Bush, Cheney Formally Nominated at GOP Convention

Republicans tonight formally nominated both Gov. George W. Bush and Dick Cheney to be his running mate. Also, Cheney delivered the prime-time address.

By Brian Hartman and Carter M. Yang ABCNEWS.com PHILADELPHIA, Aug. 2

— Republicans formally picked Dick Cheney tonight as their vice-presidential nominee as the former Defense secretary fired some shots from the podium at the Democrats after a week of feel-good GOP speeches about inclusivity.

Cheney delivered a prime-time address to the party’s convention tonight boasting of his vast experience serving under past presidents, while touting this year’s GOP presidential candidate, George W. Bush, as a man with the “courage and vision” to become the next one.

“I have been in the company of leaders. I know what it takes,” Cheney said in a flat, serious tone. “And I see in our nominee the qualities of mind and spirit our nation needs, and our history demands.”

But Cheney also made the only harsh comments on President Clinton and Democratic presidential candidate Al Gore yet uttered on the stage at this convention, a show that has otherwise featured speaker after speaker riffing on Bush’s positive “compassionate conservative” themes.

“What are we to make of the past eight years,” Cheney asked. “I look at them and see opportunities squandered. The wheel has turned. And it is time. It is time for them to go.”

What Cheney lacked in emotion, the crowd made up for in spades, as Republicans confounded by Clinton and Gore for eight years responded with sustained applause and a chant of “Time to go.”

On two levels, the remarks were a poke at Gore, who used the same refrain — “It’s time for them to go” — in his own 1992 Democratic National Convention speech.

Prayers for Ford

With little suspense, votes from Wyoming’s delegation had put Bush and Cheney over the top needed to officially accept the nomination — 1,034 votes — after delegates delivered a series of often humorous regional speeches from state representatives.

While Republicans gathered in the City of Brotherly Love to rally around Cheney, his time to shine was overshadowed somewhat by concern for former President Gerald Ford, who is recovering from a stroke. Bush spoke to former first lady Betty Ford today via telephone, wishing her husband “a speedy recovery.”

“I told her … Laura and I and the Cheneys send our love and prayers,” Bush said. “And she sounded very hopeful and very optimistic.” House Speaker Dennis Hastert gaveled tonight’s session open by asking “all Americans” to keep the former president in their prayers.

But with doctors giving Ford a promising prognosis, the show went on.

Tonight’s address marks the biggest speech Cheney will deliver so far in his political life, and some Republicans are watching anxiously to see whether he can spice up a naturally flat speaking style to deliver a captivating address. The stakes are high, as Democrats — who no longer have a Republican lightning rod like House Speaker Newt Gingrich to kick around any more — have spent the past week trying to demonize Cheney as far too conservative for mainstream voters.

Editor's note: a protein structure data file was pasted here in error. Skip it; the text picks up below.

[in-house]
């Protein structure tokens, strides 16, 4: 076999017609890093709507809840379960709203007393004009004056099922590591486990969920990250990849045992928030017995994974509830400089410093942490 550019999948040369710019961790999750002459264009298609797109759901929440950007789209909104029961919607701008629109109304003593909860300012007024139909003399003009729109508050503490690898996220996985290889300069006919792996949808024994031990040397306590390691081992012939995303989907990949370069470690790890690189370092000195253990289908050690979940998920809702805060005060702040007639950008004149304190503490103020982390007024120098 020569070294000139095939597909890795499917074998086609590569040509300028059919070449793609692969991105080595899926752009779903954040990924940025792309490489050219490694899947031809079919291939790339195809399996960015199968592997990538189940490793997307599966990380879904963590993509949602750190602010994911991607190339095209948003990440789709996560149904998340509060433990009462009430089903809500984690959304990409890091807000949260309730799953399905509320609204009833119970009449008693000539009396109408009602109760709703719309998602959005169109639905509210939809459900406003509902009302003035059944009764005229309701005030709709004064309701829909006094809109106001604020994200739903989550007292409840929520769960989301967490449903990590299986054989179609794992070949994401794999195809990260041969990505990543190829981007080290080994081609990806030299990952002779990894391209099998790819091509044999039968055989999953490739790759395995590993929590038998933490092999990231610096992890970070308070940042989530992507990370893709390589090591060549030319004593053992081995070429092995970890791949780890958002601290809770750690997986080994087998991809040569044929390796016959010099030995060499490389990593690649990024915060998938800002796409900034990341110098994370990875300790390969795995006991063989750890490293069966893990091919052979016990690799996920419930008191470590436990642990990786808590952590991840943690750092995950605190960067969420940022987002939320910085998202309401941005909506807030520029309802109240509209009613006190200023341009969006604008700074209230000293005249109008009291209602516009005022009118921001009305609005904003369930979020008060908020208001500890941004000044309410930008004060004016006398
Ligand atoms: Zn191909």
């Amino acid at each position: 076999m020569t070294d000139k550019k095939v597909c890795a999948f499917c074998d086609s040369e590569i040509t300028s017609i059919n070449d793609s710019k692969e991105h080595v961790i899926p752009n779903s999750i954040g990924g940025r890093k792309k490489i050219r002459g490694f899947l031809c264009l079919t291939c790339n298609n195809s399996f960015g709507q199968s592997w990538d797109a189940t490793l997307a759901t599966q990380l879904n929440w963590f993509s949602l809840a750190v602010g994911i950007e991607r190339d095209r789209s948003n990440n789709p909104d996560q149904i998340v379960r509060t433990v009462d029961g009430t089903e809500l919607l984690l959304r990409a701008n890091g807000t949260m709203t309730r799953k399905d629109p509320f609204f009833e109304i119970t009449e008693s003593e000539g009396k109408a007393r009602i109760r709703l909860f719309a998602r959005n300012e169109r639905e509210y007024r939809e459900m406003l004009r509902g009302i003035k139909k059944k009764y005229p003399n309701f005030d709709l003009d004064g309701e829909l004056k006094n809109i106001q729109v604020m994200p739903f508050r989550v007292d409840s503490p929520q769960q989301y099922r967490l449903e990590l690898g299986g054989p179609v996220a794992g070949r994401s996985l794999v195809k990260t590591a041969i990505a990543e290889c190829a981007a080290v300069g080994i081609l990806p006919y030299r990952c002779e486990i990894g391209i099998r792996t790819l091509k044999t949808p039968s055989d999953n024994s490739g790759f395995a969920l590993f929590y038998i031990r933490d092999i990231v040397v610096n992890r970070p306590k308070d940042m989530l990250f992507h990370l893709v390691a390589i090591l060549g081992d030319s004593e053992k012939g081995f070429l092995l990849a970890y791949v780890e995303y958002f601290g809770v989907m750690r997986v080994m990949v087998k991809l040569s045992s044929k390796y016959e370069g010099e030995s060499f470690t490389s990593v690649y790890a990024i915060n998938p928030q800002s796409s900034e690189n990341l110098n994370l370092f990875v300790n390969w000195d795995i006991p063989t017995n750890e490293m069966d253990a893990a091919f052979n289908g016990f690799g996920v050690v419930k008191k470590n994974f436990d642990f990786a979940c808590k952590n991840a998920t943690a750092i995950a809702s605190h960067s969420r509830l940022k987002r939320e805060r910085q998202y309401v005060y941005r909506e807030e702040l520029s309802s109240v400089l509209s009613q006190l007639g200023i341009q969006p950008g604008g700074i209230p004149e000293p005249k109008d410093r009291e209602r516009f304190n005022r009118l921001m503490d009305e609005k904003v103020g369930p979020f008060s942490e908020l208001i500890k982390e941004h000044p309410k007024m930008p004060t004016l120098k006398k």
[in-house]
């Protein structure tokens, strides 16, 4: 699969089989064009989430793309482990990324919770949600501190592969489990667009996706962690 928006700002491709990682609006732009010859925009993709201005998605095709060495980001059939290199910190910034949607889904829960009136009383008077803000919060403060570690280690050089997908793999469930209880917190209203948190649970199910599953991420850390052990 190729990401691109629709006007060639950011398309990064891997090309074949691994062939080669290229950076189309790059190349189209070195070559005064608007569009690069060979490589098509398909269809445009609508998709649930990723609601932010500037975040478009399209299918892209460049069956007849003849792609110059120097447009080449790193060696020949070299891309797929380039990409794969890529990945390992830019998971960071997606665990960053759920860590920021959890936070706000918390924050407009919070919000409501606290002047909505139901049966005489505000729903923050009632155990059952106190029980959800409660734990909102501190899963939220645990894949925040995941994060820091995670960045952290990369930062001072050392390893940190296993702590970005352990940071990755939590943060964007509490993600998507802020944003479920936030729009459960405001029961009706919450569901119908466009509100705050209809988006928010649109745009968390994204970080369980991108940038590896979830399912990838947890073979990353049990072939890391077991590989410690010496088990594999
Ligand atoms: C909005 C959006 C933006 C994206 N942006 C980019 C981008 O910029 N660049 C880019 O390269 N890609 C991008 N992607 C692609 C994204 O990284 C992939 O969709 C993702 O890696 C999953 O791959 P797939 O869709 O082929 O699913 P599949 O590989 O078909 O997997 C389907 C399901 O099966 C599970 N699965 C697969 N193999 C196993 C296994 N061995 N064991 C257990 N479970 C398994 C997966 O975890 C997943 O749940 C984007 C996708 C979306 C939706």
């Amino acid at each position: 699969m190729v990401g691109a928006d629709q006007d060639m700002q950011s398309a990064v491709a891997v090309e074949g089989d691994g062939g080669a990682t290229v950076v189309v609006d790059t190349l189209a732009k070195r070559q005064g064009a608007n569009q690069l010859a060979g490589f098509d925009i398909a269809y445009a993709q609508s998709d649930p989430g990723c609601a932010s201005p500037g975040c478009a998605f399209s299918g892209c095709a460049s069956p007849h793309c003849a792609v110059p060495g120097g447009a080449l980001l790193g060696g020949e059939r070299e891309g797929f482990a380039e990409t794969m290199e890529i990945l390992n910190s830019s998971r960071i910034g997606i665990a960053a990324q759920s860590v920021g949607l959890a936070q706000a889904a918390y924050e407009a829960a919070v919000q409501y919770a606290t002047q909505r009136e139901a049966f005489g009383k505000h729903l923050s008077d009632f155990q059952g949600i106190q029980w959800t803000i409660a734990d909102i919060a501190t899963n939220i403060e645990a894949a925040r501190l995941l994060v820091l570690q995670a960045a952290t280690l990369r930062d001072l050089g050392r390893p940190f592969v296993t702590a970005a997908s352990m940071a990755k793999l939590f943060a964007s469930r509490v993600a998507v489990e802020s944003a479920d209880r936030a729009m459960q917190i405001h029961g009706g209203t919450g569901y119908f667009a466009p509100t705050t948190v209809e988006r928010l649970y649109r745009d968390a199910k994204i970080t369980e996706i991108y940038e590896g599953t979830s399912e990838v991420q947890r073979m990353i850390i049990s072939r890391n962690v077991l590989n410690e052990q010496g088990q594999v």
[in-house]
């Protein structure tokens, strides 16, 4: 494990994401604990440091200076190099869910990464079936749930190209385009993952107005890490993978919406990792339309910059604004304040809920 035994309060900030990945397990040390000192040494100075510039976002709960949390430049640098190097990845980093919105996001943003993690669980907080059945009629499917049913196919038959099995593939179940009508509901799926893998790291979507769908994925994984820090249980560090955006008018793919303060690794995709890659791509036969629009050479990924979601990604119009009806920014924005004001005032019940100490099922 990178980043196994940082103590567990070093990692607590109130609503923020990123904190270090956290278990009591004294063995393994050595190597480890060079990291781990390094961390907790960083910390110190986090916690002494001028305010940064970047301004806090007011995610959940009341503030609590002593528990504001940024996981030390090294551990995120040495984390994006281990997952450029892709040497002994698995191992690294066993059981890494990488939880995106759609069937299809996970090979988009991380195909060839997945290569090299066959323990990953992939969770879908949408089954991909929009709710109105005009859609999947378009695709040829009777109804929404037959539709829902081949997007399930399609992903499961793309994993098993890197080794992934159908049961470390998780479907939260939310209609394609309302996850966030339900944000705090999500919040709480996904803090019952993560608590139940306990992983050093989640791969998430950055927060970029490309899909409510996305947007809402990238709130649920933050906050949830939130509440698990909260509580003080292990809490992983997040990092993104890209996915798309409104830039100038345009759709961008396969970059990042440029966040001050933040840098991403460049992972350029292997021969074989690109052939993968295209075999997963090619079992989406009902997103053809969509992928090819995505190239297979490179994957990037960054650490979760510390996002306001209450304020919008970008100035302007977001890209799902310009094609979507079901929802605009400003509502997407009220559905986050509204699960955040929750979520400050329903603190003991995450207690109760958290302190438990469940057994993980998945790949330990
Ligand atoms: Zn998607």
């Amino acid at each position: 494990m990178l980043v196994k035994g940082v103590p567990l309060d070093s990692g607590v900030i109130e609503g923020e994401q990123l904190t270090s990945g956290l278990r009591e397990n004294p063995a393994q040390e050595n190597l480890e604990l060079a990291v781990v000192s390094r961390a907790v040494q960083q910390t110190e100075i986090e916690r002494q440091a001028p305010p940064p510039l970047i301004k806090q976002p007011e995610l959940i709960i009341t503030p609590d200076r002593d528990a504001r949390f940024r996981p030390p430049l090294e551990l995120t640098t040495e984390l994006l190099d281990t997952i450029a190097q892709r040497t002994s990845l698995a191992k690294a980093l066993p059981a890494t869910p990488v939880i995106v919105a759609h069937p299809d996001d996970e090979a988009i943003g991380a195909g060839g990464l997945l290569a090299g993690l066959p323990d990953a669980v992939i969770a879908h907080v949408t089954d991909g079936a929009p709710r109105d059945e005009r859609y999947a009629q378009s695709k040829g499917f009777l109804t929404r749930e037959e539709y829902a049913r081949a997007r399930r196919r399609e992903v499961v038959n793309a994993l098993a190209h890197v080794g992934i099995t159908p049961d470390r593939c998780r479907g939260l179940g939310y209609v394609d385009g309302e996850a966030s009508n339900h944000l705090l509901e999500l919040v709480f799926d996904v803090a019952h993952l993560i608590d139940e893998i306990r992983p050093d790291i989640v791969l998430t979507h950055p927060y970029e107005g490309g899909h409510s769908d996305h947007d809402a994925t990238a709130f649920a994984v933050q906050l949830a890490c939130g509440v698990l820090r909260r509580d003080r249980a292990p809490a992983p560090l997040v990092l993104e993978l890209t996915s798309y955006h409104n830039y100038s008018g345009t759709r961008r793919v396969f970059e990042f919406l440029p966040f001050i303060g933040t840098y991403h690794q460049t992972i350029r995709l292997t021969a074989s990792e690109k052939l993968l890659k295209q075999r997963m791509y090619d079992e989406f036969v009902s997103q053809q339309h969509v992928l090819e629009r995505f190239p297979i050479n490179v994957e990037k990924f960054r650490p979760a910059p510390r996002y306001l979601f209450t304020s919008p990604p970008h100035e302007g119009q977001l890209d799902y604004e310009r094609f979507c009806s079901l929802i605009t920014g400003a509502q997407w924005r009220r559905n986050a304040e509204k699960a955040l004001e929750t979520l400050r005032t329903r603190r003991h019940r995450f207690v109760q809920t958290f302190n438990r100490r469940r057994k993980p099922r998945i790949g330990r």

Though recent polls show that some of the Democratic criticism may have sticking power, Sen. Bob Bennett, R-Utah, said the strategy would ultimately fail.

“By attempting to portray him like that,” Bennett said, “Democrats are simply demonstrating that the real Clinton legacy is smash-mouth politics.”

Animated delegates from Wyoming, a state Cheney represented for a decade, waved cowbells, hopped and hooted as they anxiously awaited Cheney’s speech.

“It’s an especially great night for us,” said Marv Emrich, a 67-year-old alternate delegate from Casper, Wyo. “He’s a very dedicated person.”

Wrestling With Apathy

The parade of speakers aimed at winning over independents and Democrats continued tonight, starting with an unusual pitch to young voters from The Rock, a flamboyant professional wrestler.

“Now let me get this straight, you invited the Rock, the World Wrestling Federation champion, to speak at the Republican National Convention. Well, the Rock says this: ‘What’s the matter with you people,’ ” he said.

Some critics asked the same thing, complaining that the ultra-violent world of pro wrestling runs counter to the sort of examples the Republican Party wants to set for children. But the wrestler suggested in a rather tongue-in-cheek way tonight that his strong appeal to young people could be used to help lure young voters into the party.

“If the Rock didn’t know any better, he’d say you might be trying to reach out to all the Rock’s fans — 14 million eligible voters,” he said.

At the least, The Rock represents one of the “diverse” faces the GOP has sought to trot onto the national stage to represent its commitment to “inclusiveness” — the popular wrestler is from American Samoa.

Before the lights went up in the hall, Bush walked onstage, stood at the podium and practiced for the big speech he will deliver after accepting the presidential nomination Thursday night.

“If I do my job tomorrow,” Bush said, “It’ll be really just speaking to friends.”